By Stuart Crawford
Bashing our transatlantic cousins has been a popular sport for as long as I can remember, whether it be for their extraordinary dress sense, extraordinary appetites, or extraordinary rendition – or perhaps all three and everything else in between. But I’ve always rather liked Americans in general terms, and thought perhaps we should remind ourselves of some of the good things that have come out of the good ol’ USA over the years. So here are some of the things I think we should be grateful for, in no particular order.
Nobody does breakfast like the Americans. Down to the diner at some unearthly hour in the morning, sit up at the counter, and immerse yourself in the experience. Good coffee, crispy bacon, eggs over easy, pancakes with maple syrup, ye cannae whack it. Kippers aside, it knocks spots anything we can offer over here. Here’s one tradition we should adopt wholeheartedly in Scotland; why haven’t we already?
Hey, I know I’m showing my age here, but what Julie Christie was to the 60s Meg was to the 90s – and still is for the whatever age we’re in now as far as I’m concerned. Every bloke’s (well, almost) favourite actress was America’s sweetheart for a while and no wonder. We just can’t produce them like that over here, so thank you, Uncle Sam.
“What?”, I hear you say. The funny tasting stuff which, according to my late mother, was “full of dye” and rots kids’ teeth? And which was the most popular soft drink in the civilised world apart from here in sunny ol’ Scotland, where the indigenous Irn Bru pipped it at the post year after year? Yep, the very same, but not for its thirst quenching qualities, such as they may be. For its medicinal applications, that’s what for. Migraine sufferers have long recognised that two soluble aspirin dissolved in a glass of Coke from a glass bottle and consumed at the onset of a migraine can sometimes stop it dead in its tracks. It must be from a glass bottle, mind, tin can or plastic containers won’t work. Don’t ask me why because I don’t know the answer, but work it does.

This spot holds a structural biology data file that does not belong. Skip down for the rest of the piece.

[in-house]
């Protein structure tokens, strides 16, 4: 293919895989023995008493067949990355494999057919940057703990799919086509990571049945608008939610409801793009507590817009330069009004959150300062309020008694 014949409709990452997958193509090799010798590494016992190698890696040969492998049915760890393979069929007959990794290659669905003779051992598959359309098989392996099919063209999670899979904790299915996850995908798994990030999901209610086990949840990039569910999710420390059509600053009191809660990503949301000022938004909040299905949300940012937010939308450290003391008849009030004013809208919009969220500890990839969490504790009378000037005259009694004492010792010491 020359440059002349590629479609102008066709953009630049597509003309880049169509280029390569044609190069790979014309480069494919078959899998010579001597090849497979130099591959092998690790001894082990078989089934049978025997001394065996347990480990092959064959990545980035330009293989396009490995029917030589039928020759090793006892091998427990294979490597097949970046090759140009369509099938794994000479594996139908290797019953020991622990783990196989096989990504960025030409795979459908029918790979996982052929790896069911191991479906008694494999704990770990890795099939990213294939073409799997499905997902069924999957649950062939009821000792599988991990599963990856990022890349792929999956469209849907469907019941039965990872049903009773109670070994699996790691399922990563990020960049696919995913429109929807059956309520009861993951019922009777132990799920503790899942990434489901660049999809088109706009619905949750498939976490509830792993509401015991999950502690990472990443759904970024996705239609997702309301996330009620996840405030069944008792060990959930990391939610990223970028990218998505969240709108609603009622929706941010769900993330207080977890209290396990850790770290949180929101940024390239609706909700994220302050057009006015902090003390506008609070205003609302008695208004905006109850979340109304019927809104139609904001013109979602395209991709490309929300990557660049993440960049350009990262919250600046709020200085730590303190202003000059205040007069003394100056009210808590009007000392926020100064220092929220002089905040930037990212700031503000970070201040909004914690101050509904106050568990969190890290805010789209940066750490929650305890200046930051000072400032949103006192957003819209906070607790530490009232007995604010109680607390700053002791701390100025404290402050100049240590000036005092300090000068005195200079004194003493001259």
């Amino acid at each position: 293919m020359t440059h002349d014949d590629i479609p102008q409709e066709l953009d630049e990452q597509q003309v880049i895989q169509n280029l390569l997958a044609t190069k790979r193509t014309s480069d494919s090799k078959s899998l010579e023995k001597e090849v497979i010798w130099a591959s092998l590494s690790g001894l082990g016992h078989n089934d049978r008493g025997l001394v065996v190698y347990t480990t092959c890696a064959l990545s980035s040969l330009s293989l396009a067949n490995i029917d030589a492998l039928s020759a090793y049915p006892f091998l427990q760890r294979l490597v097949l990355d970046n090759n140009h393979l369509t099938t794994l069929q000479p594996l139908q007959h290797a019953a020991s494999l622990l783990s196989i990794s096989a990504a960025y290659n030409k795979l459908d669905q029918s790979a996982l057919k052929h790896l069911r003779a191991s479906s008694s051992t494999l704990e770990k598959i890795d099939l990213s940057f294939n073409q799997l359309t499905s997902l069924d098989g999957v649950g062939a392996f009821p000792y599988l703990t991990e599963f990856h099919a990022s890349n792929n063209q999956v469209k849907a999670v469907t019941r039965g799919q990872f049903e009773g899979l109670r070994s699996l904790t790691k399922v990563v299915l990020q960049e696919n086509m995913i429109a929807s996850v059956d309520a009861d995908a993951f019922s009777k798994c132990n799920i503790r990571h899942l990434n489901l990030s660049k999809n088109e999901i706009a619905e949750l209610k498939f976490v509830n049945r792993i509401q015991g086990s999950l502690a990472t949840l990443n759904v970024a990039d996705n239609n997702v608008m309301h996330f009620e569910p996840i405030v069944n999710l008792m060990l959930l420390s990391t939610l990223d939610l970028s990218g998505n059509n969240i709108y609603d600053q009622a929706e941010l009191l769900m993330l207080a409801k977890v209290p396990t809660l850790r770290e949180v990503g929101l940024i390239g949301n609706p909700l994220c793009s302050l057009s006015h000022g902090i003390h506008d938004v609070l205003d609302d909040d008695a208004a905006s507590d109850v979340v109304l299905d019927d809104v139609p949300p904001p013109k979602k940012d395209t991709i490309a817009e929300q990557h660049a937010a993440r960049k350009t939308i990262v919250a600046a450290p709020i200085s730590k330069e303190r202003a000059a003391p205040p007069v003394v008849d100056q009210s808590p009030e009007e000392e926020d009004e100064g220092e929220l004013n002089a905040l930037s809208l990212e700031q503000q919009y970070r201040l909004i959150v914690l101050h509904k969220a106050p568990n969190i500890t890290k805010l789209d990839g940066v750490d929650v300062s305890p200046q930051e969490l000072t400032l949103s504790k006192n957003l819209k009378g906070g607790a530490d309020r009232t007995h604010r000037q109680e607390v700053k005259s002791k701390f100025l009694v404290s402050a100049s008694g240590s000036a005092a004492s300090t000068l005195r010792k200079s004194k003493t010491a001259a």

Going back in history a little bit here to 1941, when Hitler had conquered Europe and was looking across the Channel at Britain, whose back was very definitely against the wall. And running out of money to continue the war very quickly. Across the Pond, the US President, Franklin D Roosevelt, was sympathetic but hampered in his desire to assist by the Neutrality Acts of the 30s. In March 1941 he signed the Lend Lease Bill, which enabled him to help Britain (and also other Allied countries like Russia and China) by providing military materiel and supplies. Without it, Britain’s struggle would have been infinitely more difficult and might not have succeeded at all. Lend lease material was not a gift and there was repayment required, but much of it was discounted by up to 90%. Britain finally repaid the debt in 1996.
Rock ‘n’ roll
Funny one this one, because the Americans, or white Americans anyroads, didn’t really wake up to the fact they’d invented rock and roll until we Brits repackaged it in the form of the Beatles and their many imitators and exported it to back to them. But invent it they did, emerging in the southern states from a mixture of rhythm and blues, country, soul, gospel, folk and jazz music in the 1940s and 50s, espoused by musicians and singers like Chuck Berry, Elvis Presley, Buddy Holly, Jerry Lee Lewis, Little Richard, Fats Domino et al. Its development went hand in hand with the adoption of the electric guitar as instrument of choice for the young. Then the Beatles got hold of it and changed it forever, in the same way as they changed more or less everything they touched in that period in the 60s when the world changed from monochrome to colour. But hats off to our US cousins for letting us have it to play around with.